Observers said that the members of the organization will strengthen their cooperation through developing projects to connect their electricity grids via underwater cables in the Mediterranean extending from Egypt to some European countries, projects that strengthen the idea of cooperation in all forms of available energy such that the deficit in one type of energy experienced by one member country could be compensated by the abundance of the same energy in another member country.
But this move also constitutes a blow to Turkish President Recep Tayyip Erdogan’s ambitions in the Mediterranean. Turkey has been trying to disrupt this cooperation by all means and methods, such as signing two naval and security memoranda of understanding with the Libyan Government of National Accord months ago to use them as a pretext for gas exploration operations in the eastern Mediterranean.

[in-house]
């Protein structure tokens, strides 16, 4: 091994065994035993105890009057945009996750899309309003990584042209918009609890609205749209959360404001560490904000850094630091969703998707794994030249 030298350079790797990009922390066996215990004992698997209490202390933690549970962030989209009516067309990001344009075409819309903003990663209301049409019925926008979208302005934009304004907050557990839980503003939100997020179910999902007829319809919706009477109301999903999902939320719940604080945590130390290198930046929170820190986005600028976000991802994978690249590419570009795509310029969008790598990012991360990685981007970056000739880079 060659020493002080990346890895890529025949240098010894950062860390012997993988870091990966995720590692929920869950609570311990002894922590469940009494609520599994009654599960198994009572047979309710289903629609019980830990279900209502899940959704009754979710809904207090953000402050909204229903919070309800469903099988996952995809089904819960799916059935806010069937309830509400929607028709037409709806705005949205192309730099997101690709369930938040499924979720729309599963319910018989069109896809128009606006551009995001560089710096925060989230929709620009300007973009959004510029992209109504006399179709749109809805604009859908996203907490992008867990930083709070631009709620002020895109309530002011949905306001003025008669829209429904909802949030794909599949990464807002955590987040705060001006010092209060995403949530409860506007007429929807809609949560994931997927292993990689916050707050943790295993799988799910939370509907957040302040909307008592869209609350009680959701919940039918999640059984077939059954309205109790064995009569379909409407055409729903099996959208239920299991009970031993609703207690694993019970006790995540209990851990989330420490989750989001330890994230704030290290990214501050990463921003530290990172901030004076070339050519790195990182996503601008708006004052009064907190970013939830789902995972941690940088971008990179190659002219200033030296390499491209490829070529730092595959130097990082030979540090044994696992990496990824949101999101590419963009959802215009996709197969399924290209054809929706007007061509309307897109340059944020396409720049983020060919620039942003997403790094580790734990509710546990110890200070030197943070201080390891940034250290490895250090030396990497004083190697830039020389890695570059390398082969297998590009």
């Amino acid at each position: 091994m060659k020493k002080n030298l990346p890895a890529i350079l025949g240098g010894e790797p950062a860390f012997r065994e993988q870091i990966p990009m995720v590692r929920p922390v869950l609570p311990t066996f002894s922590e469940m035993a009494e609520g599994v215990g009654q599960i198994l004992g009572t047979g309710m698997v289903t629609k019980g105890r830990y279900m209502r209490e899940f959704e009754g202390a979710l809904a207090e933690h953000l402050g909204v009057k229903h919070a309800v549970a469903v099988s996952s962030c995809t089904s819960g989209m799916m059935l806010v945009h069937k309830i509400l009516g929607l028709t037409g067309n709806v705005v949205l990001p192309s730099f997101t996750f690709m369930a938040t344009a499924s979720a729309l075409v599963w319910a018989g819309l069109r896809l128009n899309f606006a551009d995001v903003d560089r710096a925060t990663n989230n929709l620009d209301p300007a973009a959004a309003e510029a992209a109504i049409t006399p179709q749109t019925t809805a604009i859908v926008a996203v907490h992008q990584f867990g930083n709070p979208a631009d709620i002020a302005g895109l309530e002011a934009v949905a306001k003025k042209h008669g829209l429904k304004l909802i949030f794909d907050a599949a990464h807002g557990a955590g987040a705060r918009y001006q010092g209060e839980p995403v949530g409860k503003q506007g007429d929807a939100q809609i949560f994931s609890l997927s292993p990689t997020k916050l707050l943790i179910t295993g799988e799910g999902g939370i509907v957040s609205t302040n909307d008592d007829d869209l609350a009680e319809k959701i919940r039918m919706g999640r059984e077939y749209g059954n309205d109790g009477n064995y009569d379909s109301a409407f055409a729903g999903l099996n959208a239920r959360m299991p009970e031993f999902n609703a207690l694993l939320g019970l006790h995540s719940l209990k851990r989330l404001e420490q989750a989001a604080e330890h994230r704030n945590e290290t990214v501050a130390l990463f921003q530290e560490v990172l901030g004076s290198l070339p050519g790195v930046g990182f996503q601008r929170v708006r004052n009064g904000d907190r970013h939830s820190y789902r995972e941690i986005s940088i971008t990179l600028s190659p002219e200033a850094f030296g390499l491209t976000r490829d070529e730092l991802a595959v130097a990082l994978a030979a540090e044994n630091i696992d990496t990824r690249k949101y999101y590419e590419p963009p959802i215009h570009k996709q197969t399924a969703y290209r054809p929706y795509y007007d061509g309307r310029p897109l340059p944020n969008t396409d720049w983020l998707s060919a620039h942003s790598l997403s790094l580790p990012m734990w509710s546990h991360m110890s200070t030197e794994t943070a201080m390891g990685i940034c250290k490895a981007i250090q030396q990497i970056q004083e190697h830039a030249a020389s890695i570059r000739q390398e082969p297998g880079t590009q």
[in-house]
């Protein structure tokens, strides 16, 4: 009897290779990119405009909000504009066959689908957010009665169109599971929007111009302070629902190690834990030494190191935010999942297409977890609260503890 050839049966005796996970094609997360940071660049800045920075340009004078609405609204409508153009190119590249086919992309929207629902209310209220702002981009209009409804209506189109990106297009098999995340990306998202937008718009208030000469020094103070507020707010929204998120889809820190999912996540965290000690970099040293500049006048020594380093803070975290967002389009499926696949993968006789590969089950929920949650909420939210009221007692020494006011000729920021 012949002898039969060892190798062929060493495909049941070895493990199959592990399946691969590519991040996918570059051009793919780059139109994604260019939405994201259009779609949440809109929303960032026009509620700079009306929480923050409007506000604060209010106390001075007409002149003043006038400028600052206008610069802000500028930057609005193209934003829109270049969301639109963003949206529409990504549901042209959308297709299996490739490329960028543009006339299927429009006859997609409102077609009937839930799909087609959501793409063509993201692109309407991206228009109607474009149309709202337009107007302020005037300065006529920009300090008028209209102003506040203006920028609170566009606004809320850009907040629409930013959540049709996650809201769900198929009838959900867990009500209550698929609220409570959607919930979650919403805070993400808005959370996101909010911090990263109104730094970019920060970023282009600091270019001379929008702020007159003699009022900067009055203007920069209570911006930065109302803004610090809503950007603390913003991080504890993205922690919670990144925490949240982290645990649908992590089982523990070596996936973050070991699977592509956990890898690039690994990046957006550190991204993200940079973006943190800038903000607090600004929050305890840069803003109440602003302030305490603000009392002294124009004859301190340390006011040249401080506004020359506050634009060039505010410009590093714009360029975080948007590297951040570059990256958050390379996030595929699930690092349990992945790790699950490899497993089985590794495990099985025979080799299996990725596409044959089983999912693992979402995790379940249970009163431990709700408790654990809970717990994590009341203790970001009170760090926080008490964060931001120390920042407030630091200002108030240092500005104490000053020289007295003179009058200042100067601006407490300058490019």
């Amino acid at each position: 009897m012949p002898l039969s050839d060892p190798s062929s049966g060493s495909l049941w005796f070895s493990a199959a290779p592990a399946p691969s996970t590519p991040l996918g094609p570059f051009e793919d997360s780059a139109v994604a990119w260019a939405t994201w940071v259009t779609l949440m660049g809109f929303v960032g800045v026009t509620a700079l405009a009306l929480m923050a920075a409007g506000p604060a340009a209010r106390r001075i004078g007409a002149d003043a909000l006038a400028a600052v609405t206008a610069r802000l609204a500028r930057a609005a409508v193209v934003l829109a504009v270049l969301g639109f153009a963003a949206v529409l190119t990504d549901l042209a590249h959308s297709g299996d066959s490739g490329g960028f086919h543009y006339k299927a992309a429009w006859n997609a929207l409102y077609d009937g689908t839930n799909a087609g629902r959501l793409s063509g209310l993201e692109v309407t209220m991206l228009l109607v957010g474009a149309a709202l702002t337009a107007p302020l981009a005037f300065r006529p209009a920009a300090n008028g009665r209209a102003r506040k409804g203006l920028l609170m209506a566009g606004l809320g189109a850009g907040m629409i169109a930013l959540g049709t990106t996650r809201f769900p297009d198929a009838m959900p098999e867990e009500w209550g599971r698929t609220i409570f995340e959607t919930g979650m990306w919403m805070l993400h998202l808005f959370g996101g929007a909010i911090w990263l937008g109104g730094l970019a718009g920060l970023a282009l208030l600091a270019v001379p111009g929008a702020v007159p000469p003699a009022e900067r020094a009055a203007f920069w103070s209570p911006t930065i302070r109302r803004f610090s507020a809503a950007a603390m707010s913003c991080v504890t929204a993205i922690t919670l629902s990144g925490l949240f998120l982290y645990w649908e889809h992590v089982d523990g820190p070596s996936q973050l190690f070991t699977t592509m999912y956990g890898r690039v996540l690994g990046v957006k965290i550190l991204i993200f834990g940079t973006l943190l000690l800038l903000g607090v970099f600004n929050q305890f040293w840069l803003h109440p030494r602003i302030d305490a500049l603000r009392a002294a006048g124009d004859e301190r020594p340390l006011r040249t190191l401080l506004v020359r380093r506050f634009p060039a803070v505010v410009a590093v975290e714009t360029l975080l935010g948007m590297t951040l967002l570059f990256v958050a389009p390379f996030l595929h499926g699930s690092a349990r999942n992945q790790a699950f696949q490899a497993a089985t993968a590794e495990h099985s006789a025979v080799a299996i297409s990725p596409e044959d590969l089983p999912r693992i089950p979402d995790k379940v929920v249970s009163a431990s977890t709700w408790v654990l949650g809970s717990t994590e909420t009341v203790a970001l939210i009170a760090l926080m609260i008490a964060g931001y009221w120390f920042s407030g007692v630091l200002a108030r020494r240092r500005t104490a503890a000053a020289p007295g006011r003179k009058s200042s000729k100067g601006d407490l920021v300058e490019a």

Therefore, transforming the Eastern Mediterranean Gas Forum into an international organization formally protects the interests of its member states, and contributes to the vigorous pursuit of economic integration between them, based on gas and electricity production and trade projects.
Overall, supporters consider the organization to be a significant historical development that would consolidate the values of peace and cooperation in a tense region, through the efforts of the forum to make energy resources a motive for ending conflicts in the region, especially the Palestinian-Israeli conflict and the Turkish-Greek conflict. The forum also opens promising prospects for cooperation to countries wishing to deal with its assets and objectives in a flexible manner and without infringing on the rights of others or appropriating their wealth.